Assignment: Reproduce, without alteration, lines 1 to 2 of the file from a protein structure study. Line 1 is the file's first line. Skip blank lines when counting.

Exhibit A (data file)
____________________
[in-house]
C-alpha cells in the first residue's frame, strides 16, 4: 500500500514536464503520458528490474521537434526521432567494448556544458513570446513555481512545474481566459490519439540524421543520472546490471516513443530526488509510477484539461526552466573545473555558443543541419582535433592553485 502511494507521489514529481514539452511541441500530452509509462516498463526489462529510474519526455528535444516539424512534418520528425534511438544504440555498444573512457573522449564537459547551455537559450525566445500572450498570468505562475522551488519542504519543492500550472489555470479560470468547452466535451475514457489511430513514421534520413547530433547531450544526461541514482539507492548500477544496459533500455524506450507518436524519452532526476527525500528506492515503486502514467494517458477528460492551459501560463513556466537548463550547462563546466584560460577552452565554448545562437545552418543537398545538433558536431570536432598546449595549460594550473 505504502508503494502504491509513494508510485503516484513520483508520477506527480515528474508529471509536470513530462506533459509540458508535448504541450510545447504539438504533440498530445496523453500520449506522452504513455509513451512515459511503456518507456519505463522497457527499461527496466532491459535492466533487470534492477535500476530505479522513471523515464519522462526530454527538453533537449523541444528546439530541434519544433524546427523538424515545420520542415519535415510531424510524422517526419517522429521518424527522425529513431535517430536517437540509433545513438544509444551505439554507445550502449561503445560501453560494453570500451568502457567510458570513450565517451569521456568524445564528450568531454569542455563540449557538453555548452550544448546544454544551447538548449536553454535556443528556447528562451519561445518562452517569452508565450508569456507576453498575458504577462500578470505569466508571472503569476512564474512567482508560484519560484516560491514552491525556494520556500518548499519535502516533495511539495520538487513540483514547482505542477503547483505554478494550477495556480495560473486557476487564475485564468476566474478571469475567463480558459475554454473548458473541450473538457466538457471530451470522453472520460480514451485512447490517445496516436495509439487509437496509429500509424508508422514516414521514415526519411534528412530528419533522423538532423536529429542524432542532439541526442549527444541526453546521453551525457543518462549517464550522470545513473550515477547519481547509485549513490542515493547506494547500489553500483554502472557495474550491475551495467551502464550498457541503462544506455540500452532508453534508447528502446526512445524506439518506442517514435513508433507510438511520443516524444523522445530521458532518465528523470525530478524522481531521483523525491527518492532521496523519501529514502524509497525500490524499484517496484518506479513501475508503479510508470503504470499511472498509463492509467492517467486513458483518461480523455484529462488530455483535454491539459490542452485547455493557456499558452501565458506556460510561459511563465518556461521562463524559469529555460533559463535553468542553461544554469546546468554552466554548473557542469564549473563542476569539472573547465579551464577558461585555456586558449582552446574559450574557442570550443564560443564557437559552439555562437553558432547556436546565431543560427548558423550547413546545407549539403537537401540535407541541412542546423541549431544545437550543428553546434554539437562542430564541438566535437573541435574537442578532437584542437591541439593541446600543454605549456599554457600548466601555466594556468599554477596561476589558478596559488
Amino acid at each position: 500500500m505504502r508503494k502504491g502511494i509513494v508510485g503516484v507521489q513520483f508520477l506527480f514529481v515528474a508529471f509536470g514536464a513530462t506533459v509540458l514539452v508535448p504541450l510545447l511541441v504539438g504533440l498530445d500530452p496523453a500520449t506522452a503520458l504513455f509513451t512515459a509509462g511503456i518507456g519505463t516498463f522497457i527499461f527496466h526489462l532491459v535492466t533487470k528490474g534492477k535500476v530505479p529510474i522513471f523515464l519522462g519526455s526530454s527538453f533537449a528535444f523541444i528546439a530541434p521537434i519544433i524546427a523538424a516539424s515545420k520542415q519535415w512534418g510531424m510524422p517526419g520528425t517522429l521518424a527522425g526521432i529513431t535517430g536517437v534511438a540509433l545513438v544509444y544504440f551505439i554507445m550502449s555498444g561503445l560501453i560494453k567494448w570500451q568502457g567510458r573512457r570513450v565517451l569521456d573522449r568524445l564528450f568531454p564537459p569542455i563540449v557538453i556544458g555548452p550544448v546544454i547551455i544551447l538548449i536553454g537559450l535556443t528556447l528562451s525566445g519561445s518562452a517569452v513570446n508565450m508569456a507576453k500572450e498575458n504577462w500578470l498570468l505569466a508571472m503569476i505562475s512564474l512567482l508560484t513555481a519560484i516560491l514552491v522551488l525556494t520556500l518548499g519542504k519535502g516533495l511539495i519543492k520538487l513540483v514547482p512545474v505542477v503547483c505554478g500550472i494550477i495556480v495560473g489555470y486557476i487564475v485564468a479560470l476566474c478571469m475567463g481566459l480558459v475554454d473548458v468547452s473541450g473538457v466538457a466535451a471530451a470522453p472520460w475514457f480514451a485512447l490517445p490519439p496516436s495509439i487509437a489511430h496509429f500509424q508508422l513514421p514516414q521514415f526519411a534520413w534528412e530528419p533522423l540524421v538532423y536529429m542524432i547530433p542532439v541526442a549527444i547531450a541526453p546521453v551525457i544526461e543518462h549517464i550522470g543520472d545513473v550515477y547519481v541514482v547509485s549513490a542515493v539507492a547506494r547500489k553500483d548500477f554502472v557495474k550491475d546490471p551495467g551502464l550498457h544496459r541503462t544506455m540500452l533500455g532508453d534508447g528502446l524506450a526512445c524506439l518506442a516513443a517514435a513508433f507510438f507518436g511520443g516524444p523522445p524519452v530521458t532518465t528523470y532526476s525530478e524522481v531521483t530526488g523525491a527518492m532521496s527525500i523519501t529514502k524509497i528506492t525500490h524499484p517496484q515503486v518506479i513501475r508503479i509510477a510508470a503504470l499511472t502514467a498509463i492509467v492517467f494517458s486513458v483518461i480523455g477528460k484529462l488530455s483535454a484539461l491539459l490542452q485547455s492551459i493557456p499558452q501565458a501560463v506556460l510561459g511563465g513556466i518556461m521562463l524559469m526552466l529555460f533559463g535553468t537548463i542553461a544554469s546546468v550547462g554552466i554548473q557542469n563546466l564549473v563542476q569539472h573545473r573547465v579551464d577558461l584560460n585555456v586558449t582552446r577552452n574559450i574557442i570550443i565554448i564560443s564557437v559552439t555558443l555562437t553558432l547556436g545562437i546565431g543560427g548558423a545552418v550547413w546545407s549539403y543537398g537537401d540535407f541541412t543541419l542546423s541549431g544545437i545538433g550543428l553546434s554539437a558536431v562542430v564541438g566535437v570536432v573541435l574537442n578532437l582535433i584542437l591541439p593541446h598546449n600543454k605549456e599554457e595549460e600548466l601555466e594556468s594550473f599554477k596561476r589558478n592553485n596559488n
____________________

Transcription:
[in-house]
C-alpha cells in the first residue's frame, strides 16, 4: 500500500514536464503520458528490474521537434526521432567494448556544458513570446513555481512545474481566459490519439540524421543520472546490471516513443530526488509510477484539461526552466573545473555558443543541419582535433592553485 502511494507521489514529481514539452511541441500530452509509462516498463526489462529510474519526455528535444516539424512534418520528425534511438544504440555498444573512457573522449564537459547551455537559450525566445500572450498570468505562475522551488519542504519543492500550472489555470479560470468547452466535451475514457489511430513514421534520413547530433547531450544526461541514482539507492548500477544496459533500455524506450507518436524519452532526476527525500528506492515503486502514467494517458477528460492551459501560463513556466537548463550547462563546466584560460577552452565554448545562437545552418543537398545538433558536431570536432598546449595549460594550473 505504502508503494502504491509513494508510485503516484513520483508520477506527480515528474508529471509536470513530462506533459509540458508535448504541450510545447504539438504533440498530445496523453500520449506522452504513455509513451512515459511503456518507456519505463522497457527499461527496466532491459535492466533487470534492477535500476530505479522513471523515464519522462526530454527538453533537449523541444528546439530541434519544433524546427523538424515545420520542415519535415510531424510524422517526419517522429521518424527522425529513431535517430536517437540509433545513438544509444551505439554507445550502449561503445560501453560494453570500451568502457567510458570513450565517451569521456568524445564528450568531454569542455563540449557538453555548452550544448546544454544551447538548449536553454535556443528556447528562451519561445518562452517569452508565450508569456507576453498575458504577462500578470505569466508571472503569476512564474512567482508560484519560484516560491514552491525556494520556500518548499519535502516533495511539495520538487513540483514547482505542477503547483505554478494550477495556480495560473486557476487564475485564468476566474478571469475567463480558459475554454473548458473541450473538457466538457471530451470522453472520460480514451485512447490517445496516436495509439487509437496509429500509424508508422514516414521514415526519411534528412530528419533522423538532423536529429542524432542532439541526442549527444541526453546521453551525457543518462549517464550522470545513473550515477547519481547509485549513490542515493547506494547500489553500483554502472557495474550491475551495467551502464550498457541503462544506455540500452532508453534508447528502446526512445524506439518506442517514435513508433507510438511520443516524444523522445530521458532518465528523470525530478524522481531521483523525491527518492532521496523519501529514502524509497525500490524499484517496484518506479513501475508503479510508470503504470499511472498509463492509467492517467486513458483518461480523455484529462488530455483535454491539459490542452485547455493557456499558452501565458506556460510561459511563465518556461521562463524559469529555460533559463535553468542553461544554469546546468554552466554548473557542469564549473563542476569539472573547465579551464577558461585555456586558449582552446574559450574557442570550443564560443564557437559552439555562437553558432547556436546565431543560427548558423550547413546545407549539403537537401540535407541541412542546423541549431544545437550543428553546434554539437562542430564541438566535437573541435574537442578532437584542437591541439593541446600543454605549456599554457600548466601555466594556468599554477596561476589558478596559488